US and Turkey target each other in NATO meeting

US and Turkey target each other in NATO meeting
Date: 2.12.2020 14:00

Verbal clash during foreign affairs ministerial overshadows report on how alliance should adapt for 2030.

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Outgoing U.S. Secretary of State Mike Pompeo slammed Turkey during a virtual meeting of NATO foreign ministers on Tuesday, accusing Ankara of stoking tensions with fellow allies in the Mediterranean and of giving a gift to the Kremlin by purchasing a Russian-made anti-aircraft system.
Turkish Foreign Minister Mevlüt Çavuşoğlu fired back, accusing Pompeo of phoning European allies and urging them to gang up on Turkey, of siding blindly with Greece in regional conflicts, and of refusing to sell Ankara U.S.-made Patriot anti-aircraft weapons.
The sharp clash over videoconference, confirmed by multiple allied delegations, came as Pompeo was attending what was likely his last NATO foreign affairs ministerial on behalf of President Donald Trump — a meeting that was intended to focus primarily on a new report about how NATO should adapt for the next decade. Some diplomats speculated that Pompeo was using his last meeting to inflame tensions that could make life difficult for the incoming administration of President-elect Joe Biden.
The new report, by an outside group of experts, was commissioned after French President Emmanuel Macron complained last year about conflicts among allies, including Turkey, saying the alliance was experiencing “brain death.” The report urges allies to “pledge themselves to a code of good conduct” and “consider establishing a Centre of Excellence for Democratic Resilience dedicated to providing support to individual allies.”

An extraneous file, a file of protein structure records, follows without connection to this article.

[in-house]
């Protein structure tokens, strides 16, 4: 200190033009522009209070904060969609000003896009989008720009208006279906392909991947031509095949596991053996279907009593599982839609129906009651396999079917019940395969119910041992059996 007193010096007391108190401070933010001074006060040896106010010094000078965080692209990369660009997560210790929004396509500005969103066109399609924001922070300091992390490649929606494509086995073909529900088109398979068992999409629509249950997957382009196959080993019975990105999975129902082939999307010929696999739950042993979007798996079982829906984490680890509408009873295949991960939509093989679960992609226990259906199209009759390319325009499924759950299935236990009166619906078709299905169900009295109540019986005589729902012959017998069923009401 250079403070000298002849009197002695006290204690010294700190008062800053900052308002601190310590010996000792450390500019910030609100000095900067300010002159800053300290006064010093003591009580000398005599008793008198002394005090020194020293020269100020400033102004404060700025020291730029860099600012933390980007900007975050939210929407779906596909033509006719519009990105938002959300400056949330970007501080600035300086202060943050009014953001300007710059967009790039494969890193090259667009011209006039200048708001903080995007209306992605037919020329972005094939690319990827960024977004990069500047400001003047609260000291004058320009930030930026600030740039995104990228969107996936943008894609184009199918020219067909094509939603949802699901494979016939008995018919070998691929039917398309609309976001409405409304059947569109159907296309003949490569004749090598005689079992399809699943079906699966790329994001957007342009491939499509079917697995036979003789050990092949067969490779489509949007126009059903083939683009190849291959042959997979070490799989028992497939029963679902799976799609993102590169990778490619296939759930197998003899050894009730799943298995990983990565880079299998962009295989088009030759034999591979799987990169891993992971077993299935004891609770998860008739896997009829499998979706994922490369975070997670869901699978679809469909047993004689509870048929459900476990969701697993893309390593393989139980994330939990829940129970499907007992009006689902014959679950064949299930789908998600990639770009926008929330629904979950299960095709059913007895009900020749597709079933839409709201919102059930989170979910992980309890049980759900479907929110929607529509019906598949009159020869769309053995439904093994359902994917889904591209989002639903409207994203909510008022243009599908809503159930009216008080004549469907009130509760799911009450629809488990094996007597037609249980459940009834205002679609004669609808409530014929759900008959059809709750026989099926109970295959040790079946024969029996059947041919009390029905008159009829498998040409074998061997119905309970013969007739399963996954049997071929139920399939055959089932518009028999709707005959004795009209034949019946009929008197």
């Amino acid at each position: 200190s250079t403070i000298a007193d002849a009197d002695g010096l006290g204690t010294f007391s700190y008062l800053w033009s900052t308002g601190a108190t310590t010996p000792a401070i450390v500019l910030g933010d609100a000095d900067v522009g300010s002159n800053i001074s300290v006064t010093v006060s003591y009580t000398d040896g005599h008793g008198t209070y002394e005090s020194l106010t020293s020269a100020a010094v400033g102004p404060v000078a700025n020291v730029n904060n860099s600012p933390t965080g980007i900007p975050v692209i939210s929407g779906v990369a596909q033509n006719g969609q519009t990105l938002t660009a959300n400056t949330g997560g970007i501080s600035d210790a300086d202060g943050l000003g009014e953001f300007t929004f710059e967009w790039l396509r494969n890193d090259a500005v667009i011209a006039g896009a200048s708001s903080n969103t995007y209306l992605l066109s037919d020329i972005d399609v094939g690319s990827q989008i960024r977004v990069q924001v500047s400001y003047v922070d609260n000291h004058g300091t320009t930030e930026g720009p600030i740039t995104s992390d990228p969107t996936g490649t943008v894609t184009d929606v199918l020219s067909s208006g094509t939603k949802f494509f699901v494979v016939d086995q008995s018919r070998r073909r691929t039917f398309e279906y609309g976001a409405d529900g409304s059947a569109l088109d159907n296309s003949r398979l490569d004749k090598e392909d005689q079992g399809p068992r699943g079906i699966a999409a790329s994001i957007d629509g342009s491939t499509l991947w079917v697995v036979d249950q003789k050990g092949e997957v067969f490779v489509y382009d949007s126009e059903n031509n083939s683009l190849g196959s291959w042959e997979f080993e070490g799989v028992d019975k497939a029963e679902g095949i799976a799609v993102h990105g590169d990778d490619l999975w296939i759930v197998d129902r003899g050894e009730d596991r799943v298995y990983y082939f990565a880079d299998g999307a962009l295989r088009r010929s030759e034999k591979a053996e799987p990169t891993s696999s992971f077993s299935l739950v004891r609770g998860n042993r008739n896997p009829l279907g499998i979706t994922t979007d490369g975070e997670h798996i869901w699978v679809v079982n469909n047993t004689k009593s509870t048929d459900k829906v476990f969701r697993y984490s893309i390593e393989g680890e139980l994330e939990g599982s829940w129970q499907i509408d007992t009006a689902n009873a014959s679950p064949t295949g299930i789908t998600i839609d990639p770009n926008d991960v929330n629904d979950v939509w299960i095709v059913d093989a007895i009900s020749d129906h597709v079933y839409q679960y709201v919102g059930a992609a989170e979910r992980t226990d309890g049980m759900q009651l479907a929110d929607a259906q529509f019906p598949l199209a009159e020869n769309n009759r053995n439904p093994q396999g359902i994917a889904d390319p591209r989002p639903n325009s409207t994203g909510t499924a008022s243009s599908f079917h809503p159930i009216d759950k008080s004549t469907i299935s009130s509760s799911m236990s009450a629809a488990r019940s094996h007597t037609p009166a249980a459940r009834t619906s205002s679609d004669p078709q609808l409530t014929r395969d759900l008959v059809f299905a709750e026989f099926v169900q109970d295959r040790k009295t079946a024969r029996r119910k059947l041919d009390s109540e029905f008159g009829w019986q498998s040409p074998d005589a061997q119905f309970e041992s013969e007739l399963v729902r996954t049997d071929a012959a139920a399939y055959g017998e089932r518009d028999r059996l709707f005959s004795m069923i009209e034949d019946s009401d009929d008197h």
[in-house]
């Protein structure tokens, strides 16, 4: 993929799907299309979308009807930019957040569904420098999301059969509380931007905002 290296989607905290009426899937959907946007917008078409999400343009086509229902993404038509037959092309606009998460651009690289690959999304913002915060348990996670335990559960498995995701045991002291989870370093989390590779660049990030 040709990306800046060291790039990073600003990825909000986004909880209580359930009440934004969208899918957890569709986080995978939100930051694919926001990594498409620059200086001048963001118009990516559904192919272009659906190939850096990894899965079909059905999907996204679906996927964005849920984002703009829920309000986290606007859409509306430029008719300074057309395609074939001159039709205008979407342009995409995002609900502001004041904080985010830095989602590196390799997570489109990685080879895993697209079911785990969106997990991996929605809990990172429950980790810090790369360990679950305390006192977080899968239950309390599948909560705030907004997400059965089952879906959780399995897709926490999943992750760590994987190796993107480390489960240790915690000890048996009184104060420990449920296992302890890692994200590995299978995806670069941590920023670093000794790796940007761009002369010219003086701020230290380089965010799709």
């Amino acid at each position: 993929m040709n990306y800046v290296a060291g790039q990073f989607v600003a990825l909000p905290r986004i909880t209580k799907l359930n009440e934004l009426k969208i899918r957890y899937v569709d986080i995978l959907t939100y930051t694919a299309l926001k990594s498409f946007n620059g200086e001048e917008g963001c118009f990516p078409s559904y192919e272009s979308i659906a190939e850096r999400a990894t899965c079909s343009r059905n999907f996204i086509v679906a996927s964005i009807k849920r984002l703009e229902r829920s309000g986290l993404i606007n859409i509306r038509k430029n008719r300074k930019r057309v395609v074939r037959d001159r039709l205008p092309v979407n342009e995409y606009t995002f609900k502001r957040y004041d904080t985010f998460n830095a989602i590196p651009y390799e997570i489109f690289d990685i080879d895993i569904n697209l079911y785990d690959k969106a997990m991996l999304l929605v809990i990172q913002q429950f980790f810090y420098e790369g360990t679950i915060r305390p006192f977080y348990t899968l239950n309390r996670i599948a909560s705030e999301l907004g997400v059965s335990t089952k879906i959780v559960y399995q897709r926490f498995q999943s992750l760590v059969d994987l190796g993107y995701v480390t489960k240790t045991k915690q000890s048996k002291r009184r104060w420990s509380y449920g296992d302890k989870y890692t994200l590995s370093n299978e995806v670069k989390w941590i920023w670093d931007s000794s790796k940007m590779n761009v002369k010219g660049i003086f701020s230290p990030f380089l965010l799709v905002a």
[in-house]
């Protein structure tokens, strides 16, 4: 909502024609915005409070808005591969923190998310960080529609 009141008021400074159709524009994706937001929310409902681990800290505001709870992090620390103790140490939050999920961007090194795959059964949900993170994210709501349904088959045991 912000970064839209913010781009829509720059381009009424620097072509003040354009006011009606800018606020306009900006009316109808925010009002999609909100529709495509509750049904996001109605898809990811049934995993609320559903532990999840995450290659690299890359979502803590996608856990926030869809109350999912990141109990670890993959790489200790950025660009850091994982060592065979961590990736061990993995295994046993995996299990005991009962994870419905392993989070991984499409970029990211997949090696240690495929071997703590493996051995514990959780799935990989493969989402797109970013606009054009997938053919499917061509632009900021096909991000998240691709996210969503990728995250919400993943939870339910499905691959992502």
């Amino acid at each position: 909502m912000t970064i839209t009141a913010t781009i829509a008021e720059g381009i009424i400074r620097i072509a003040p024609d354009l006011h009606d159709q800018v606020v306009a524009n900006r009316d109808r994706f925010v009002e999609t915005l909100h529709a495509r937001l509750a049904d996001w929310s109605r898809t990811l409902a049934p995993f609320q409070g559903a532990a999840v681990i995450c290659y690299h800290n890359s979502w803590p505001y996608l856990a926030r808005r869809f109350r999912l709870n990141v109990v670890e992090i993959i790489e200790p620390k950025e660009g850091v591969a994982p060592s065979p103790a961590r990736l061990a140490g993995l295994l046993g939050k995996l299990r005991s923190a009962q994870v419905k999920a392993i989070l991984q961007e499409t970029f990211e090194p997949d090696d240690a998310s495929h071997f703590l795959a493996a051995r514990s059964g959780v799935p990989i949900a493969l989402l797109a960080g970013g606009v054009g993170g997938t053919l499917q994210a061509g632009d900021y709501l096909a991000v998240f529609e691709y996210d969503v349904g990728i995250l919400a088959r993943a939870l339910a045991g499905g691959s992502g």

Several allies backed up Pompeo by speaking out against Turkey, including French Foreign Minister Jean-Yves Le Drian, who denounced Ankara’s behavior and said cohesion within the alliance would be impossible to achieve if Turkey mimicked Russia’s aggressive interventionism.
By the end of the meeting, it was clear that Turkey was virtually isolated among the alliance’s 30 members. A renewed call by Çavuşoğlu for NATO to take a role in Libya’s civil war was rejected by the other allies, who have accused Turkey of exacerbating the conflict by sending weapons and mercenaries to support the Government of National Accord based in Tripoli.
After Çavuşoğlu accused Pompeo and the U.S. of taking a maximalist position in favor of Greece regarding conflicts in the Eastern Mediterranean, Greek Foreign Minister Nikos Dendias hit back, saying if the Greek position is maximalist, “so is international law.”
Turkey has been at fierce odds with other allies for years, but has also proven the most militarily assertive NATO member, and particularly adept at achieving its objectives with hard power.


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